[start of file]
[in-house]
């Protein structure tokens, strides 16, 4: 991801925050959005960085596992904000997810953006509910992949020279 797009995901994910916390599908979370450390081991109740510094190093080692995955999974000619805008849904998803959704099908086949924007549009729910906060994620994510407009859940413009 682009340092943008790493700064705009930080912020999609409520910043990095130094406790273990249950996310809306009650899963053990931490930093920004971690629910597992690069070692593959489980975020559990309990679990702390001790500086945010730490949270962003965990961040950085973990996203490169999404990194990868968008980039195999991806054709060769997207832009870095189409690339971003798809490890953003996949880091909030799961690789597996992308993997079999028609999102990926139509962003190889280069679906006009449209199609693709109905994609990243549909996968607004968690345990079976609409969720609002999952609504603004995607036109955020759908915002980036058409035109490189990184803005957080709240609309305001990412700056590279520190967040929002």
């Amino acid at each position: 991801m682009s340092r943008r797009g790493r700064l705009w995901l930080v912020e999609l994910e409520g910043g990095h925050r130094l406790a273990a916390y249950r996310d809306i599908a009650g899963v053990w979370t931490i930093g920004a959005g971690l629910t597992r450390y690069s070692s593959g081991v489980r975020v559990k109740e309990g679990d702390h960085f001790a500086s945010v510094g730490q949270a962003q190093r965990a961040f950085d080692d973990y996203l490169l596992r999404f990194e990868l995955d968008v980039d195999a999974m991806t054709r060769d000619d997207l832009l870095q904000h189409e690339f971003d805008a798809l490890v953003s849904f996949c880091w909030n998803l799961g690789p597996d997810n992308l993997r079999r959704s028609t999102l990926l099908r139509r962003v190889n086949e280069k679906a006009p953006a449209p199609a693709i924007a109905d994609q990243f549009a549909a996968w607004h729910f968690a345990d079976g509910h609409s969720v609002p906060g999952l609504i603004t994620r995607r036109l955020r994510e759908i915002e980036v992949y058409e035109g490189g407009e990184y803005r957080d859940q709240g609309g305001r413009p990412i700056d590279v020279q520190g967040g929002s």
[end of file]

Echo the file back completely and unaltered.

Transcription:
[in-house]
């Protein structure tokens, strides 16, 4: 991801925050959005960085596992904000997810953006509910992949020279 797009995901994910916390599908979370450390081991109740510094190093080692995955999974000619805008849904998803959704099908086949924007549009729910906060994620994510407009859940413009 682009340092943008790493700064705009930080912020999609409520910043990095130094406790273990249950996310809306009650899963053990931490930093920004971690629910597992690069070692593959489980975020559990309990679990702390001790500086945010730490949270962003965990961040950085973990996203490169999404990194990868968008980039195999991806054709060769997207832009870095189409690339971003798809490890953003996949880091909030799961690789597996992308993997079999028609999102990926139509962003190889280069679906006009449209199609693709109905994609990243549909996968607004968690345990079976609409969720609002999952609504603004995607036109955020759908915002980036058409035109490189990184803005957080709240609309305001990412700056590279520190967040929002």
């Amino acid at each position: 991801m682009s340092r943008r797009g790493r700064l705009w995901l930080v912020e999609l994910e409520g910043g990095h925050r130094l406790a273990a916390y249950r996310d809306i599908a009650g899963v053990w979370t931490i930093g920004a959005g971690l629910t597992r450390y690069s070692s593959g081991v489980r975020v559990k109740e309990g679990d702390h960085f001790a500086s945010v510094g730490q949270a962003q190093r965990a961040f950085d080692d973990y996203l490169l596992r999404f990194e990868l995955d968008v980039d195999a999974m991806t054709r060769d000619d997207l832009l870095q904000h189409e690339f971003d805008a798809l490890v953003s849904f996949c880091w909030n998803l799961g690789p597996d997810n992308l993997r079999r959704s028609t999102l990926l099908r139509r962003v190889n086949e280069k679906a006009p953006a449209p199609a693709i924007a109905d994609q990243f549009a549909a996968w607004h729910f968690a345990d079976g509910h609409s969720v609002p906060g999952l609504i603004t994620r995607r036109l955020r994510e759908i915002e980036v992949y058409e035109g490189g407009e990184y803005r957080d859940q709240g609309g305001r413009p990412i700056d590279v020279q520190g967040g929002s």